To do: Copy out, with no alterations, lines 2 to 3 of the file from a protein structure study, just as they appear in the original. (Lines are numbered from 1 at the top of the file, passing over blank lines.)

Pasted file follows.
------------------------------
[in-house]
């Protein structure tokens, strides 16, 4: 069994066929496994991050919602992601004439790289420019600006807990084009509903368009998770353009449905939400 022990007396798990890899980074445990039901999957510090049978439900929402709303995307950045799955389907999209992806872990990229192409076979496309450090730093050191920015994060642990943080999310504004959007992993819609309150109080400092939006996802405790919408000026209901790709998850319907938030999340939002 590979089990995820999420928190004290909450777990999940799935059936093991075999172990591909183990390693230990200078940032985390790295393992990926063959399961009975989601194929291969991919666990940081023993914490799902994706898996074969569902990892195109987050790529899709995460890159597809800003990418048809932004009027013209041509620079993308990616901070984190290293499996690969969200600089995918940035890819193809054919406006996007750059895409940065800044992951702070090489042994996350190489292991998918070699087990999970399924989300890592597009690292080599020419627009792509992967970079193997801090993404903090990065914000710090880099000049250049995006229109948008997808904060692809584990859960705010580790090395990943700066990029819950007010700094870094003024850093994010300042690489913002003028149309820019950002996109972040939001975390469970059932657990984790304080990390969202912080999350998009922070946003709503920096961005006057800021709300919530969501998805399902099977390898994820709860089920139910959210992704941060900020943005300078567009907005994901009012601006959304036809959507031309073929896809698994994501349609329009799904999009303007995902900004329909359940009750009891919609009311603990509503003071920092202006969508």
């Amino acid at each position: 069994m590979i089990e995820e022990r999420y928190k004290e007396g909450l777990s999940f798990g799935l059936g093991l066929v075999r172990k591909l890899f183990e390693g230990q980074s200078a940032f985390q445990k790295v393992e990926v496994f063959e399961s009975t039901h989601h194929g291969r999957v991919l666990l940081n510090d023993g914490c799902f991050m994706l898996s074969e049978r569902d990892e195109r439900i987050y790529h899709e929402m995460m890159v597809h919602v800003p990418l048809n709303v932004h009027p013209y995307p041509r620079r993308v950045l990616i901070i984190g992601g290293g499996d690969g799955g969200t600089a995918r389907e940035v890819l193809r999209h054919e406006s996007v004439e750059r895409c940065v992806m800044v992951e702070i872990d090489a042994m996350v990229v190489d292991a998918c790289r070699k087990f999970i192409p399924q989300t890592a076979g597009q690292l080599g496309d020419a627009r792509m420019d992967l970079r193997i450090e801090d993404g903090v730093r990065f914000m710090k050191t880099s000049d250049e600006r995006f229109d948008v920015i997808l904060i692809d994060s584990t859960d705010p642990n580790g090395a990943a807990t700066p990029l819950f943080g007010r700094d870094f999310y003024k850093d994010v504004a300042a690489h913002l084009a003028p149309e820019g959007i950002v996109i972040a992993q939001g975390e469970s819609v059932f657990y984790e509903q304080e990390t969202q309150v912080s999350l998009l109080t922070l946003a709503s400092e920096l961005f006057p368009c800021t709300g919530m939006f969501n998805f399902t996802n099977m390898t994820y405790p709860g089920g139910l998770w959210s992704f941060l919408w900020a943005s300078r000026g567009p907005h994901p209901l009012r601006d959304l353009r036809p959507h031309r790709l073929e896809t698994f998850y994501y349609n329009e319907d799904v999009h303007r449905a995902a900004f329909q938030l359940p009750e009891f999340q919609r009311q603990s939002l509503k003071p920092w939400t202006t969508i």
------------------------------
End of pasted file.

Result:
């Protein structure tokens, strides 16, 4: 069994066929496994991050919602992601004439790289420019600006807990084009509903368009998770353009449905939400 022990007396798990890899980074445990039901999957510090049978439900929402709303995307950045799955389907999209992806872990990229192409076979496309450090730093050191920015994060642990943080999310504004959007992993819609309150109080400092939006996802405790919408000026209901790709998850319907938030999340939002 590979089990995820999420928190004290909450777990999940799935059936093991075999172990591909183990390693230990200078940032985390790295393992990926063959399961009975989601194929291969991919666990940081023993914490799902994706898996074969569902990892195109987050790529899709995460890159597809800003990418048809932004009027013209041509620079993308990616901070984190290293499996690969969200600089995918940035890819193809054919406006996007750059895409940065800044992951702070090489042994996350190489292991998918070699087990999970399924989300890592597009690292080599020419627009792509992967970079193997801090993404903090990065914000710090880099000049250049995006229109948008997808904060692809584990859960705010580790090395990943700066990029819950007010700094870094003024850093994010300042690489913002003028149309820019950002996109972040939001975390469970059932657990984790304080990390969202912080999350998009922070946003709503920096961005006057800021709300919530969501998805399902099977390898994820709860089920139910959210992704941060900020943005300078567009907005994901009012601006959304036809959507031309073929896809698994994501349609329009799904999009303007995902900004329909359940009750009891919609009311603990509503003071920092202006969508």
């Amino acid at each position: 069994m590979i089990e995820e022990r999420y928190k004290e007396g909450l777990s999940f798990g799935l059936g093991l066929v075999r172990k591909l890899f183990e390693g230990q980074s200078a940032f985390q445990k790295v393992e990926v496994f063959e399961s009975t039901h989601h194929g291969r999957v991919l666990l940081n510090d023993g914490c799902f991050m994706l898996s074969e049978r569902d990892e195109r439900i987050y790529h899709e929402m995460m890159v597809h919602v800003p990418l048809n709303v932004h009027p013209y995307p041509r620079r993308v950045l990616i901070i984190g992601g290293g499996d690969g799955g969200t600089a995918r389907e940035v890819l193809r999209h054919e406006s996007v004439e750059r895409c940065v992806m800044v992951e702070i872990d090489a042994m996350v990229v190489d292991a998918c790289r070699k087990f999970i192409p399924q989300t890592a076979g597009q690292l080599g496309d020419a627009r792509m420019d992967l970079r193997i450090e801090d993404g903090v730093r990065f914000m710090k050191t880099s000049d250049e600006r995006f229109d948008v920015i997808l904060i692809d994060s584990t859960d705010p642990n580790g090395a990943a807990t700066p990029l819950f943080g007010r700094d870094f999310y003024k850093d994010v504004a300042a690489h913002l084009a003028p149309e820019g959007i950002v996109i972040a992993q939001g975390e469970s819609v059932f657990y984790e509903q304080e990390t969202q309150v912080s999350l998009l109080t922070l946003a709503s400092e920096l961005f006057p368009c800021t709300g919530m939006f969501n998805f399902t996802n099977m390898t994820y405790p709860g089920g139910l998770w959210s992704f941060l919408w900020a943005s300078r000026g567009p907005h994901p209901l009012r601006d959304l353009r036809p959507h031309r790709l073929e896809t698994f998850y994501y349609n329009e319907d799904v999009h303007r449905a995902a900004f329909q938030l359940p009750e009891f999340q919609r009311q603990s939002l509503k003071p920092w939400t202006t969508i």